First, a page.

Food And Drinks

Detroit nonprofit delivers fresh produce as a food prescription to those in need against chronic illness

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What began as a resource for seniors to get fresh produce and checkups in Detroit is growing – not just for people over 55 – but for anyone in need.

A nearly 20-year study found that the death rate of 50 to 59 year olds in Detroit and eight suburbs on the east side was 122 percent higher than the rest of the state. This is partly why several nonprofits realized they had to do something.

Nonprofit works to offer fresh products and health checkups to the most vulnerable people

What began as a resource for seniors to get fresh produce and checkups in Detroit is growing – not just for people over 55 – but for anyone in need.

“We hope seniors will take part in this initiative when people find out about it. The great thing is that they don’t even have to leave their homes, they bring them right to their front door.” said Kerrie Mitchell, VP of Matrix Human Services.

Matrix Human Services, a nonprofit, has been running its Senior Healthy Life Initiative for four months, delivering fresh fruits and vegetables to people over 55 twice a week to improve their overall quality of life.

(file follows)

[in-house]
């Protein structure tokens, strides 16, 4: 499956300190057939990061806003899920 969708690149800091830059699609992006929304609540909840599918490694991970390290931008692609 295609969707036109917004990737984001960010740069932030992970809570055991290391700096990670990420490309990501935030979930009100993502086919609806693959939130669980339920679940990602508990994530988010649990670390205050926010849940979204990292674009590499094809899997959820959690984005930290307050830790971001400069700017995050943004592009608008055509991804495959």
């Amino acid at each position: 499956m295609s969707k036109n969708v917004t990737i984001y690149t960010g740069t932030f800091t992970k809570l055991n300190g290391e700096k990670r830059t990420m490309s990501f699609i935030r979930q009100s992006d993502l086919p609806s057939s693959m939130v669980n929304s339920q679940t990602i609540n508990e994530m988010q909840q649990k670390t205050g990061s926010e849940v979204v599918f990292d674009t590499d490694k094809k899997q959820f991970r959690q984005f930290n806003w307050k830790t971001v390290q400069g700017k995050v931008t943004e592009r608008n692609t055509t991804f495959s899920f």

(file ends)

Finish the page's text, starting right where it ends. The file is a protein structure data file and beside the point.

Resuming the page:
The “Dying Before Their Time” study was conducted in collaboration with Wayne State Med School and the Detroit Area Agency on Aging. They showed that they had a problem that was getting worse.

FOX 2: “Would you say that the Covid 19 pandemic has exacerbated the problem you saw in low-income people who have access to healthy food?”

“Yes, the pandemic has hit us all hard, but our low-income families have really taken a toll. We have doubled the number of people we serve,” she said.

But now they want to help more people, not just seniors, but anyone who can use their help because of the nearly $ 400,000 additional funding.

“We haven’t even thought of a name, we just want to get the word out,” she said. “We have access to care for as many people as we need. We allow up to 200. But that’s only because the funding allows it.

“But if there’s a big need that we think will exist, I think there are plenty of supporters in the city of Detroit who choose to work with us.”

They partner with Eastern Market and Forgotten Harvest to deliver supplies to people like 78-year-old Louis Banks Jr.

“During this Covid, things were kind of a distress,” he said. “It means a lot to me.”

The product can also be picked up. They call healthy eating a “food recipe” for chronic illness. Banks and many others suffer from diabetes and high blood pressure.

They also offer free quarterly health checkups through the HUDA clinic.

The Michigan League for Public Policy reports that more than 47 percent of Detroit minors live in poverty. The program also aims to help model healthy behavior and lay the foundations for healthy living in order to stop chronic diseases before they start.

For more information on Matrix Human Services, see www.matrixhumanservices.org

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Dusty Kennedy